SR: For those on a vegetarian diet, eggs, dairy products like milk, yogurt, cheese, and paneer, all have protein in varying quantities. Among these, hung yogurt, paneer, and cheese have a high protein content.
What about those on a vegan diet?
SR: Plant-based protein foods that vegans can go for include soy products like soybeans, edamame, tofu, and tempeh. Tempeh is gaining in popularity in India, thanks to brands like Hello Tempay making it easily available.
Both vegetarians and vegans have a number of lentils and legumes to choose from - moong, chickpeas, rajma, etc. These have a good amount of protein - not as high as meat, dairy, or soy, of course, but definitely a good addition to our diet.
Some vegetables, such as mushrooms, Brussels sprouts, broccoli, etc also have a good amount of protein in them. Of course, they also have plenty of essential vitamins, minerals, and fiber, so adding them to our diet is an excellent way to round off our daily nutritional requirements.
One way for vegans and vegetarians to get adequate amounts of protein is to supplement with a vegan protein powder or a whey protein powder. Obviously, whole foods trump everything but most people don’t get enough protein in their daily diet and so, supplementation with these protein powders can be a great option.
How safe is an egg? How much is too much?
SR: Eggs are a great addition to our diet. Not only do they have plenty of protein, they also have other vitamins and minerals that we need. The first thing that a lot of people tend to do, is stick to egg whites and avoid the egg yolk, as it contains a lot of cholesterol or fat.
It is important to know that the cholesterol we consume from foods, especially healthy food sources like egg, does not convert to unhealthy cholesterol in our bodies. Our body processes this safely so it is not something we need to be worried about, as unhealthy cholesterol comes from processed foods, trans fats, etc.
So eat that yolk!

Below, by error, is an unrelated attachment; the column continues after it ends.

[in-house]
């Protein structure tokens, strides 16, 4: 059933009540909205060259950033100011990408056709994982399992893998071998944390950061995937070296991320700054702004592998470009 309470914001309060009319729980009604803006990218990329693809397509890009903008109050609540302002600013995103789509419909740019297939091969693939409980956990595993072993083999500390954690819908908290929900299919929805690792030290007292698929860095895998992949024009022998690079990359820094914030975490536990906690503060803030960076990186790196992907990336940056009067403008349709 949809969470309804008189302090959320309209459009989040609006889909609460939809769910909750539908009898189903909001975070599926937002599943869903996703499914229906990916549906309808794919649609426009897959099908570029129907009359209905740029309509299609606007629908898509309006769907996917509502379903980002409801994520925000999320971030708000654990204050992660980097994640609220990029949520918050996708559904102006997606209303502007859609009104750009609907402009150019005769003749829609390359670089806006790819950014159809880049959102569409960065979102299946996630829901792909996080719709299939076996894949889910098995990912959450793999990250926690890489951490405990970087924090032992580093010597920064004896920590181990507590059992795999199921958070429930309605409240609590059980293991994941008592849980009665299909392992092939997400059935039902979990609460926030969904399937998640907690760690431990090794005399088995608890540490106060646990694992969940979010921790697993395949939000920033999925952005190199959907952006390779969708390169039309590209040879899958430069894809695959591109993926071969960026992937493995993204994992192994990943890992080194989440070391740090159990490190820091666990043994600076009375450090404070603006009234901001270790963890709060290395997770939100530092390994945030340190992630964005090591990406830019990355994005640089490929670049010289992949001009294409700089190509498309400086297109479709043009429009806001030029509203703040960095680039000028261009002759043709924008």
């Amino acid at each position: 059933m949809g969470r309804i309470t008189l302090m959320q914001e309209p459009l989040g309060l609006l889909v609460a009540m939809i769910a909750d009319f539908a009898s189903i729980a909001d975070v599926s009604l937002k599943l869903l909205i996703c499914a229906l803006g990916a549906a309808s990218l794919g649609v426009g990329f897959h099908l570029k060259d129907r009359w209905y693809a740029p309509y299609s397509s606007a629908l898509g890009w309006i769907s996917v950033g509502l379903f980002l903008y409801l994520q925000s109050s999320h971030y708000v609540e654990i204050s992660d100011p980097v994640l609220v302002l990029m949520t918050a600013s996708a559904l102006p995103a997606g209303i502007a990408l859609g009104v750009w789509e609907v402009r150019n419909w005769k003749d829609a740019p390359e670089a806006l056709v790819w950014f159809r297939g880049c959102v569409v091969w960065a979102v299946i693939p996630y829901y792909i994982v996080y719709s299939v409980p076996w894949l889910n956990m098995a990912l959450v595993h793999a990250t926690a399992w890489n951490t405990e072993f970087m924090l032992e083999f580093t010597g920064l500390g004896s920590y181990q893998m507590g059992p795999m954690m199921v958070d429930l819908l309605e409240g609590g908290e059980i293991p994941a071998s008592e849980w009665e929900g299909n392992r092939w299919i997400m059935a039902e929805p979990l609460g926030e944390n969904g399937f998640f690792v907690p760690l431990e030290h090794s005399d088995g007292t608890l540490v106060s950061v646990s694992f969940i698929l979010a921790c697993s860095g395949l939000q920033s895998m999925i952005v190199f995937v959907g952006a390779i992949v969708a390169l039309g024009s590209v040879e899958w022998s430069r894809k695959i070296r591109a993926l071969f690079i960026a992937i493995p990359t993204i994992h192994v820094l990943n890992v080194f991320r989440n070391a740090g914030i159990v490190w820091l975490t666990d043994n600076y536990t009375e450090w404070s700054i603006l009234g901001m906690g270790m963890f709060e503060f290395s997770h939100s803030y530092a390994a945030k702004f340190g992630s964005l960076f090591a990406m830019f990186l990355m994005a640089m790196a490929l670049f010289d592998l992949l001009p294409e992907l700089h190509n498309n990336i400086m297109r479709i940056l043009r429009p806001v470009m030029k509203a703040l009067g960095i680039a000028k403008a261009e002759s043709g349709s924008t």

It is totally safe to consume 3-4 eggs a day. I have been having eggs daily myself and it definitely increases satiety, keeping you full for longer. Of course, it is a very individual preference - some might be allergic, some cannot process it, so egg consumption needs to be taken on a case-by-case basis.
How can we incorporate more protein into our diet?
SR: Protein for breakfast is a great way to start our day. Eggs, paneer/tofu bhurji on toast are simple but effective ways to get some protein. If you prefer South Indian breakfast, just toss in some paneer or tofu cubes in your dish.
I know it is unusual, but I add a couple of handfuls of paneer cubes to my family’s semiya upma breakfast. It tastes great and my kids love them!
If you are making dishes like poha, why not add in some channa to it? I always keep some cooked channa handy in my freezer, ready to toss into whatever I am making.
Similarly, at lunchtime, I make it a point to have some protein on the plate. A couple of boiled eggs with my regular meal; a bowl of channa or rajma, if you don’t eat eggs; a piece of white fish, lean cut of meat, or grilled chicken, if you eat meat.
Nowadays, we also have simple options that are available in the markets. Some supermarkets sell roasted soy bean or frozen edamame, which make great snacks.
You can toss in chunks of cheese into your salad to ramp up the protein content. There are many good quality, locally made cheeses available in the shops these days - feta, cheddar, parmesan, etc are rich in protein. You can even toss in toasted cubes of tofu or even tempeh, the fermented version of tofu, which is good for your gut.
So remember the simple rule of thumb: have some protein with every meal. This makes the meal more balanced and fills you up so you don’t feel hungry soon after.
Protein is vital to our body's needs. It is important for a healthy diet, in older people, and in young children. Protein plays many an important role in our body function, so go on, get some.